After the Fugitive Slave Law of 1850, the abolition of slavery takes on a new urgency for formerly enslaved people. Frederick Douglass and William Lloyd Garrison no longer see eye to eye, and they have a falling out. "Douglass has had that experience. Garrison is a white man in a white man's America."
The Freedom Summer of 1964 saw whites and blacks coming together in a nonviolent army to bring national attention to the struggle for racial equality.
The women's suffrage movement won the right to vote when the 19th Amendment passed in 1920.
Legendary bank robber John Dillinger garnered the admiration of many struggling Americans, but FBI took him down with a message: crime doesn't pay.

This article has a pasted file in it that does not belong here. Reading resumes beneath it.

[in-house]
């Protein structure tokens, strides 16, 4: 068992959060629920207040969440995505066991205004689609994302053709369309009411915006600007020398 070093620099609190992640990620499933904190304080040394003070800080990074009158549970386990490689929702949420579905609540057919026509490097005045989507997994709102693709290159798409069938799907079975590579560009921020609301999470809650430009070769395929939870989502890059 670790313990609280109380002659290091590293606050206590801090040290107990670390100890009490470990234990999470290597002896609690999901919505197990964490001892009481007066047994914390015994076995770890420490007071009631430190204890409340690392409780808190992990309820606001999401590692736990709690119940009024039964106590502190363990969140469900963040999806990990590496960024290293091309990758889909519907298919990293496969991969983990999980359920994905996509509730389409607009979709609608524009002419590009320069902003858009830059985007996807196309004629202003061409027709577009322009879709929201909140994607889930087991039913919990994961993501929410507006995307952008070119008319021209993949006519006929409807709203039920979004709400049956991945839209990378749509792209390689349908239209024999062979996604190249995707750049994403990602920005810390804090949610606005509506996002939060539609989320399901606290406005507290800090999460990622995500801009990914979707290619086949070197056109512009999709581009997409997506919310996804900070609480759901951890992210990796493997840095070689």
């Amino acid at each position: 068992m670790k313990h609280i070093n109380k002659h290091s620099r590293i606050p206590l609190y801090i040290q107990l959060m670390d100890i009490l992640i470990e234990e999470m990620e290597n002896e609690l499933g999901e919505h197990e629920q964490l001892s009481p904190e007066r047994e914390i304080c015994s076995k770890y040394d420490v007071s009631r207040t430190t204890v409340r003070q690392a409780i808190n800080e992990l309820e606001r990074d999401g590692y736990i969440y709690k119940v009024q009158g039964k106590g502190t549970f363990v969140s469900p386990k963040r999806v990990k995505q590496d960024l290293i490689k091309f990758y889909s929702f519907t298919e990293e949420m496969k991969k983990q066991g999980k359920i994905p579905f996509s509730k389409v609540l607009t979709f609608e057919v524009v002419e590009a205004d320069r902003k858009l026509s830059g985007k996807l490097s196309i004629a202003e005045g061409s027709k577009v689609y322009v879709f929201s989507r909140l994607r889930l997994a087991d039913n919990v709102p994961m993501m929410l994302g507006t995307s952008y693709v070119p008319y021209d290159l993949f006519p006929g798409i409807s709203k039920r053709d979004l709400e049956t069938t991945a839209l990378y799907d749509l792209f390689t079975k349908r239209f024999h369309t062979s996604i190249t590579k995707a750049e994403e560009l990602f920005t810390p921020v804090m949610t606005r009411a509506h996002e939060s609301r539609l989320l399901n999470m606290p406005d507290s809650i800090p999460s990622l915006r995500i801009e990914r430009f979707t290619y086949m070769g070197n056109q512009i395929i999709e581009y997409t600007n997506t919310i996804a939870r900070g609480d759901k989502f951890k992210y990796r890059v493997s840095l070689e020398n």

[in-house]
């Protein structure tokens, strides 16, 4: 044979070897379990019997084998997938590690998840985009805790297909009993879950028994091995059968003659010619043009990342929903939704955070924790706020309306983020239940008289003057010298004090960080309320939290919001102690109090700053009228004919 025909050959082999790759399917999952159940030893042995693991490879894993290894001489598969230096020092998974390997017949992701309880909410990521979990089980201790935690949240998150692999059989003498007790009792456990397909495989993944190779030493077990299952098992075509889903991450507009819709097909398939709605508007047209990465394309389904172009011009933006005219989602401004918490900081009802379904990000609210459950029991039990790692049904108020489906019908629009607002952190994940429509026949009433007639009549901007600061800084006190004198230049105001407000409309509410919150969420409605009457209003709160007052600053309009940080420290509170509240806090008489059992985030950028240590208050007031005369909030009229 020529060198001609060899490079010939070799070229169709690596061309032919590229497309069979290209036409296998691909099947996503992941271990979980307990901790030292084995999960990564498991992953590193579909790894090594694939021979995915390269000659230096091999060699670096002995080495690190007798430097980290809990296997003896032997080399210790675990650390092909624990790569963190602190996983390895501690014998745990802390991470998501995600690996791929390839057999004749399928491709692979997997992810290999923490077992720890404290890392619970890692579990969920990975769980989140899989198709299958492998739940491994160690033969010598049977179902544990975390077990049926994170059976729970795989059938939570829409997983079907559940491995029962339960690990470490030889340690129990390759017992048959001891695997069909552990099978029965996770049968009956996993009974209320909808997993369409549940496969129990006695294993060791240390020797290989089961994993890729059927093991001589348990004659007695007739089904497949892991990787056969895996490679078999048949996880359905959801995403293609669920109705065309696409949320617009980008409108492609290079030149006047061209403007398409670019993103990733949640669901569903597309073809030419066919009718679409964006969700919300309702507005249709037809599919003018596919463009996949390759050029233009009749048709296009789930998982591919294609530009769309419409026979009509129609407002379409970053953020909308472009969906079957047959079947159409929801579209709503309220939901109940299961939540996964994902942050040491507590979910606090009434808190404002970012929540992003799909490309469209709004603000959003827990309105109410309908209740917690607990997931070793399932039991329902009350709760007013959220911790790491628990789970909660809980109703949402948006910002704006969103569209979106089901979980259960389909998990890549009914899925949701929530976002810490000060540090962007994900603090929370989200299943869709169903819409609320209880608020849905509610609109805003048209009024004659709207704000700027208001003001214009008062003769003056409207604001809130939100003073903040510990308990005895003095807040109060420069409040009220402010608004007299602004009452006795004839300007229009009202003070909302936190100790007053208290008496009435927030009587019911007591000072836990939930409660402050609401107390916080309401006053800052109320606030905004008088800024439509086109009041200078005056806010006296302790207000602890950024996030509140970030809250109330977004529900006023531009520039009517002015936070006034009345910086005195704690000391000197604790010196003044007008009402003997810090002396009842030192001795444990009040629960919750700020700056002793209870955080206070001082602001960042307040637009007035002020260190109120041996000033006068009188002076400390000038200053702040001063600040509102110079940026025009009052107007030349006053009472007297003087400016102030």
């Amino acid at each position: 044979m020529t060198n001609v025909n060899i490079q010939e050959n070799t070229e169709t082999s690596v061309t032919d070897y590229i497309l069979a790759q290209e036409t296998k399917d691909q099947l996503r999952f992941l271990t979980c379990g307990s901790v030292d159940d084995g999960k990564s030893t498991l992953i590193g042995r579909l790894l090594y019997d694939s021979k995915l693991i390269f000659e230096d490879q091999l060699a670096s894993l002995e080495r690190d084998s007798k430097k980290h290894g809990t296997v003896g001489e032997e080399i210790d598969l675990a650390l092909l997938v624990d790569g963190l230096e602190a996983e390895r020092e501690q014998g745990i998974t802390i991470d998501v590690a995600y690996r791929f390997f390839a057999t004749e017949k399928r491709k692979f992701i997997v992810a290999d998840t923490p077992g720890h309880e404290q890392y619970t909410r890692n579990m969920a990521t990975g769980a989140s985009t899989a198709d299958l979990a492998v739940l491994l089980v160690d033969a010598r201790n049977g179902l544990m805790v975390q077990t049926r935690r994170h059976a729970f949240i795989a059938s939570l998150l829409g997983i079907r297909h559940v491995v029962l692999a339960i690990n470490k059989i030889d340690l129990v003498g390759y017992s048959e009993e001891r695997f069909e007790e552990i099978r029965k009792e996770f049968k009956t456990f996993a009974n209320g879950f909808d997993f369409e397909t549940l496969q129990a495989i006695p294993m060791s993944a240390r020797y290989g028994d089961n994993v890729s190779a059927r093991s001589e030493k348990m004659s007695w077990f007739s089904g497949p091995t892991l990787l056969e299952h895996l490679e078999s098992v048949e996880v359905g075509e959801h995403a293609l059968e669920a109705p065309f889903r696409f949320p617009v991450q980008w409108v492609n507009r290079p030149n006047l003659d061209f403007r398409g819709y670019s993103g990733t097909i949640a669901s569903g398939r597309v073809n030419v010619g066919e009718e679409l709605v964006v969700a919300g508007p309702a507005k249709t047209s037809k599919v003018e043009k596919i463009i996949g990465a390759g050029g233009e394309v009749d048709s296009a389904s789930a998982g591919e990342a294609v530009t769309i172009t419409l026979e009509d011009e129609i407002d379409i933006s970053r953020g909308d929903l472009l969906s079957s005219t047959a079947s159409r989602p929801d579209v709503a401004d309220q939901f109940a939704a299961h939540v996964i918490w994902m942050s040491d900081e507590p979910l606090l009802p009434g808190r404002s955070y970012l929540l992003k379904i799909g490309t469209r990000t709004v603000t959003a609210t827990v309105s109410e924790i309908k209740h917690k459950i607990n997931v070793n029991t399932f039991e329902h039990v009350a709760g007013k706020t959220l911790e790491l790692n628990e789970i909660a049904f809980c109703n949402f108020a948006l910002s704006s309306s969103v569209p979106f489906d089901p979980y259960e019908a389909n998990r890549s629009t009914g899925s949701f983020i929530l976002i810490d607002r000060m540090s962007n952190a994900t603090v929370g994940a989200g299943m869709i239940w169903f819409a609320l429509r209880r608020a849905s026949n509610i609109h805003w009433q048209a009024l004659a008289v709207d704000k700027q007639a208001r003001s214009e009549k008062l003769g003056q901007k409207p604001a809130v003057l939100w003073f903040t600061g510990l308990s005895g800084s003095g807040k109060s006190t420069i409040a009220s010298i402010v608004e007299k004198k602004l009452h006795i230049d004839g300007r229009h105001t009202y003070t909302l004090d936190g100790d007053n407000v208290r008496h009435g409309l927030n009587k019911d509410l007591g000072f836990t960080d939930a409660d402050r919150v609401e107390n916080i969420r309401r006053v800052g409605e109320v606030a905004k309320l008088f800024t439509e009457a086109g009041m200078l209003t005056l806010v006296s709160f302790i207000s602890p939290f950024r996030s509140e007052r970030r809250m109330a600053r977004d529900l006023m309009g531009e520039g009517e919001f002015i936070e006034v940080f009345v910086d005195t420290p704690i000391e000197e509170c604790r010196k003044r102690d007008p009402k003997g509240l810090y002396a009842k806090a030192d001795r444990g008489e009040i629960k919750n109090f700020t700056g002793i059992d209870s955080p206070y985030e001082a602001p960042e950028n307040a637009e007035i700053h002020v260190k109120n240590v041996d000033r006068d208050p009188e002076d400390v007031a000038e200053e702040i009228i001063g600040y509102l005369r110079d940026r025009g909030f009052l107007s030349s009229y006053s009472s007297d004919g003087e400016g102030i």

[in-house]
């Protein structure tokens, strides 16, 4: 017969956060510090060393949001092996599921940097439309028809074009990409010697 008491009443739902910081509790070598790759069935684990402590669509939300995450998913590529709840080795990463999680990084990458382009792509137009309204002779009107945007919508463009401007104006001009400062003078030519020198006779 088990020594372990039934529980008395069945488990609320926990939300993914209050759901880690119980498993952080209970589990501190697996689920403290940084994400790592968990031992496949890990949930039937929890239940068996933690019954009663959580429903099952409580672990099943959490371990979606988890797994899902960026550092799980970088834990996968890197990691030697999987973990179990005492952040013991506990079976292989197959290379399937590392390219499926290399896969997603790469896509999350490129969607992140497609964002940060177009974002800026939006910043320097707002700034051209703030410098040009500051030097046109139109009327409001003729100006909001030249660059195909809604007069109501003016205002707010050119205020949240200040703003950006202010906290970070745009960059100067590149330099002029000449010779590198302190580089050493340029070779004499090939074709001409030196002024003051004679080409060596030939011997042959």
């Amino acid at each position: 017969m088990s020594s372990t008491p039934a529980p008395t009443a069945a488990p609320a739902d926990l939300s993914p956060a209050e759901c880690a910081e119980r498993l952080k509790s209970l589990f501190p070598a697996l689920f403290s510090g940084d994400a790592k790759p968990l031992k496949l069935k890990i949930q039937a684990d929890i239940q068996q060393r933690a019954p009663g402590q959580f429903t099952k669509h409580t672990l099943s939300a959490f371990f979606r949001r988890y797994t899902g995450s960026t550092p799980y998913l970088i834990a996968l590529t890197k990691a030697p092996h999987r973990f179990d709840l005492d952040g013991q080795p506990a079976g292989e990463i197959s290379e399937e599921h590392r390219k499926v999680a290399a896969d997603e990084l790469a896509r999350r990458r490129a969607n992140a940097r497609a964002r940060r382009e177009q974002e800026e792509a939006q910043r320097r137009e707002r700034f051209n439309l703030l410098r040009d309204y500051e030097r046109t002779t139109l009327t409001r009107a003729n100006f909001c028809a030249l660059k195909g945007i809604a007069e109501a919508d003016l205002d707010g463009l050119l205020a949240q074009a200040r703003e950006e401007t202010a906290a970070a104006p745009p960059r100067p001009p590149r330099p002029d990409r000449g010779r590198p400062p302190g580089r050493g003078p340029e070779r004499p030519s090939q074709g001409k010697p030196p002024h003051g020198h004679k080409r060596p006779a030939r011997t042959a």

Robert Moses fueled some of the most ambitious -- and controversial -- public works projects ever conceived.
From a small-town Texas murder emerged a landmark civil rights case that successfully challenged Jim Crow-style discrimination against Mexican Americans.
Joseph Goebbels, the second most powerful man in Nazi Germany, was the mastermind behind Adolf Hitler's success.
Eleanor Roosevelt supported the President's New Deal and advocated for civil rights, becoming one of the 20th century's most influential women.
"The Wizard of Menlo Park," Inventor Thomas Edison, built the first practical light bulb and revolutionized the world.